Another JRPG for people who really like JRPGs
Every once in awhile I get an itch to play an old school JRPG. Most recently I picked up Final Fantasy X — not exactly the most old school game out there, but it had the grind and sweeping story I was looking for. Still though, there was something missing. I never felt that sense of danger that you feel when first wandering outside of town in Phantasy Star, where every random encounter on the world map can be as threatening as a boss battle. I never felt like I was discovering a world — I felt more like an actor in a film. While Final Fantasy X is very much a JRPG — and a very good one at that — it’s not the kind of JRPG that stokes the flames of my nostalgia. It’s not the kind that throws you into in a hostile world that is yours for the taking. Victim of Xen is.
Which is a good thing and a bad thing. For fans of the genre — and fans of nostalgia — Victim of Xen is perfectly competent game. You know what you’re getting: an old school JRPG that doesn’t pull any punches. For those of you out there who didn’t cut your teeth on the likes of Dragon Quest, perhaps you should think twice before plopping down the price of entry.
Like most RPGs, you begin your quest as a nobody. The particular nobody that stars in Victim of Xen is named Will, and shortly after directing Will through an introductory dungeon, things get hairy. Hairy as in dangerous, but also hairy as in luxurious, flowing hair. You see, an evil sorceress by the name of Xen visits your village to conscript all young men of fighting age. Will and his friend resist and are subsequently transformed by Xen. Will wakes up to find he’s become a woman. Hilarious hijinks ensue.
Actually… they don’t. The full potential of Victim of Xen’s gender bending premise is untapped. Beside the few occasions when males hit on Will, there really is no exploration of what it might be like to change sexes. Will’s motivation in Victim of Xen is to find the witch who transformed him and get her to change him back. Eventually she does, but instead of turning him back to his original self, she turns him into a pretty boy. Xen and Will are split up, and then Will is after her again. You discover that the only way to return Will to his original form is by collecting shards of an ancient, powerful crystal. Unforeseen consequences ensue.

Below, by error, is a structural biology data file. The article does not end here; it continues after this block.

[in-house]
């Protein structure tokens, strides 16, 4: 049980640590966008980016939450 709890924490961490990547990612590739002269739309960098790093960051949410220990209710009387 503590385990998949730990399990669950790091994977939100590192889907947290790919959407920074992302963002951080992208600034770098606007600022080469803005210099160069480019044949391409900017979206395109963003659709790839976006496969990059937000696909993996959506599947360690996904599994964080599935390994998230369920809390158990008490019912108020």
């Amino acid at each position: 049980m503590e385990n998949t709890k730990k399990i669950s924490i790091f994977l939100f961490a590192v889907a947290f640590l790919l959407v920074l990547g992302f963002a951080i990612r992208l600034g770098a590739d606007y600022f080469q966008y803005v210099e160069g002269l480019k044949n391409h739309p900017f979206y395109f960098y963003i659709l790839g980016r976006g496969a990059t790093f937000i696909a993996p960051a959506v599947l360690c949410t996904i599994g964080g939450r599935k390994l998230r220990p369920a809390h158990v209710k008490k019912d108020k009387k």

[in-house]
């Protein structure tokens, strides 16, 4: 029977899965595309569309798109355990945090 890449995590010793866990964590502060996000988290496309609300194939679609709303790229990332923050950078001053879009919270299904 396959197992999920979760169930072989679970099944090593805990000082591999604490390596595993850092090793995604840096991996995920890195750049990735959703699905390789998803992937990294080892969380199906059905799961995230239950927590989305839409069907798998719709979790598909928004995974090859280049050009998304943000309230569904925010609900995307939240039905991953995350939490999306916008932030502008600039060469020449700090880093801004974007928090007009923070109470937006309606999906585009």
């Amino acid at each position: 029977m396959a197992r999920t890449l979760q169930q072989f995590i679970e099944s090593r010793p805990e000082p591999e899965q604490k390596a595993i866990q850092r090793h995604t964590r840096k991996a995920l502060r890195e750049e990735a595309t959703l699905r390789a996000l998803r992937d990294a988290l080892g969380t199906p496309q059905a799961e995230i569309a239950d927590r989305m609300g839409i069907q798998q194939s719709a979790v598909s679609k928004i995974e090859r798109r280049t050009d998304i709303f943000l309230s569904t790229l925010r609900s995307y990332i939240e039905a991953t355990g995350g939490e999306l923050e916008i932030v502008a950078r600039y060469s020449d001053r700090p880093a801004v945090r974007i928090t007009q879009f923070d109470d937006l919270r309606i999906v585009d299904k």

This is when Victim of Xen opens up and hits its stride. The world map is revealed and you are given the means to explore it — an airship and a sailboat. Will and party are then able to travel the four corners searching out the shards. This is not groundbreaking stuff, but that’s why it’s fun. At its best, Victim of Xen is familiar, comfortable and stimulating — sort of like Thanksgiving dinner at home. At its worst, it’s frustrating, boring and obtuse — sort of like Thanksgiving dinner at home.
One segment in particular took far too long to beat and was not much fun in the doing. Will and party end up on a desert continent as slaves, and you must guide them to freedom. This involves tracking down a Djinn and killing it, as well as recruiting a lost prince to your ends. Neither the location of the Djinn nor the existence of the prince are particularly obvious. The Djinn is hidden in a secret tunnel that can only be discovered by walking over a completely unmarked tile of desert on the world map. I probably spent half an hour wandering around the map without stumbling across it. As this continent isn’t exceptionally large, discovering the hidden passage right under my nose was even more frustrating.
But again, some people like that sort of thing. Victim of Xen doesn’t pull any punches. This is an old school, hard-nosed JRPG. One caveat to JRPG fans though — I found Victim of Xen‘s combat system to be hugely limited. Characters differ little from each other, even sharing movesets. Victim of Xen is more about exploration than it is combat.
But as that wide open feeling doesn’t come until later in the game, I don’t know how many people will last that long. Victim of Xen is merely a competent JRPG. Veterans of the genre desperate for a new one should buy it. But if you’re looking to break into the genre for the first time, maybe start somewhere else.